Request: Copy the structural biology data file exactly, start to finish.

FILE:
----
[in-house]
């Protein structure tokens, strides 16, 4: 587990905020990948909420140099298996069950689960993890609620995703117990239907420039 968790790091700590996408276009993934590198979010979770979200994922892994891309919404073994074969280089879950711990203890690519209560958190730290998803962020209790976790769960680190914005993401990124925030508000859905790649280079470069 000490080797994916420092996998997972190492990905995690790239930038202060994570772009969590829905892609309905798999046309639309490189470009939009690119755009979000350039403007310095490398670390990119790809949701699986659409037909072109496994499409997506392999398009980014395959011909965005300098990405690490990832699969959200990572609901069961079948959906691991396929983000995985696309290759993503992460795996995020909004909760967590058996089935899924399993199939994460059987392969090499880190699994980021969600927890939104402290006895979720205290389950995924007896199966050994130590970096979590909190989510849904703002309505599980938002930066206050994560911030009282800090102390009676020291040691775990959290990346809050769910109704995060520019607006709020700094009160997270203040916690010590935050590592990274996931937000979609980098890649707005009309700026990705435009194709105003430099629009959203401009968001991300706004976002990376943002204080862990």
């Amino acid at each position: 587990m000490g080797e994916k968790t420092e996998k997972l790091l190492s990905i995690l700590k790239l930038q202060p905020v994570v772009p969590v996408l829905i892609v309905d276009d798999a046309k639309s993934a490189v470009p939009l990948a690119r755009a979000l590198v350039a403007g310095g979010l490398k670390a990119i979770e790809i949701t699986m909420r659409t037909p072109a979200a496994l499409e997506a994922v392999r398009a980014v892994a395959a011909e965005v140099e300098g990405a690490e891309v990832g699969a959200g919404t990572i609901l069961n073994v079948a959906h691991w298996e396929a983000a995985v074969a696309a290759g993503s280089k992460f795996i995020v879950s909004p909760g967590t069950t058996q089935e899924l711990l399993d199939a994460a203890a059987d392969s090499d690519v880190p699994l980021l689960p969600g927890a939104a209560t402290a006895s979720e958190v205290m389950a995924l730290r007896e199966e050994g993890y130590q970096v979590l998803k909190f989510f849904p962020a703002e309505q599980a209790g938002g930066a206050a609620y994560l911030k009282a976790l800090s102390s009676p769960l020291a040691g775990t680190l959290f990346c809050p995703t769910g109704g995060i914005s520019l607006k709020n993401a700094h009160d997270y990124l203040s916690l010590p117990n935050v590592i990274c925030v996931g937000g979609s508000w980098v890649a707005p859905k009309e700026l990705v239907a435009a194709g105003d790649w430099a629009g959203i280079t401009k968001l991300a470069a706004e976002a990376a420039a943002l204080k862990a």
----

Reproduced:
[in-house]
């Protein structure tokens, strides 16, 4: 587990905020990948909420140099298996069950689960993890609620995703117990239907420039 968790790091700590996408276009993934590198979010979770979200994922892994891309919404073994074969280089879950711990203890690519209560958190730290998803962020209790976790769960680190914005993401990124925030508000859905790649280079470069 000490080797994916420092996998997972190492990905995690790239930038202060994570772009969590829905892609309905798999046309639309490189470009939009690119755009979000350039403007310095490398670390990119790809949701699986659409037909072109496994499409997506392999398009980014395959011909965005300098990405690490990832699969959200990572609901069961079948959906691991396929983000995985696309290759993503992460795996995020909004909760967590058996089935899924399993199939994460059987392969090499880190699994980021969600927890939104402290006895979720205290389950995924007896199966050994130590970096979590909190989510849904703002309505599980938002930066206050994560911030009282800090102390009676020291040691775990959290990346809050769910109704995060520019607006709020700094009160997270203040916690010590935050590592990274996931937000979609980098890649707005009309700026990705435009194709105003430099629009959203401009968001991300706004976002990376943002204080862990």
């Amino acid at each position: 587990m000490g080797e994916k968790t420092e996998k997972l790091l190492s990905i995690l700590k790239l930038q202060p905020v994570v772009p969590v996408l829905i892609v309905d276009d798999a046309k639309s993934a490189v470009p939009l990948a690119r755009a979000l590198v350039a403007g310095g979010l490398k670390a990119i979770e790809i949701t699986m909420r659409t037909p072109a979200a496994l499409e997506a994922v392999r398009a980014v892994a395959a011909e965005v140099e300098g990405a690490e891309v990832g699969a959200g919404t990572i609901l069961n073994v079948a959906h691991w298996e396929a983000a995985v074969a696309a290759g993503s280089k992460f795996i995020v879950s909004p909760g967590t069950t058996q089935e899924l711990l399993d199939a994460a203890a059987d392969s090499d690519v880190p699994l980021l689960p969600g927890a939104a209560t402290a006895s979720e958190v205290m389950a995924l730290r007896e199966e050994g993890y130590q970096v979590l998803k909190f989510f849904p962020a703002e309505q599980a209790g938002g930066a206050a609620y994560l911030k009282a976790l800090s102390s009676p769960l020291a040691g775990t680190l959290f990346c809050p995703t769910g109704g995060i914005s520019l607006k709020n993401a700094h009160d997270y990124l203040s916690l010590p117990n935050v590592i990274c925030v996931g937000g979609s508000w980098v890649a707005p859905k009309e700026l990705v239907a435009a194709g105003d790649w430099a629009g959203i280079t401009k968001l991300a470069a706004e976002a990376a420039a943002l204080k862990a």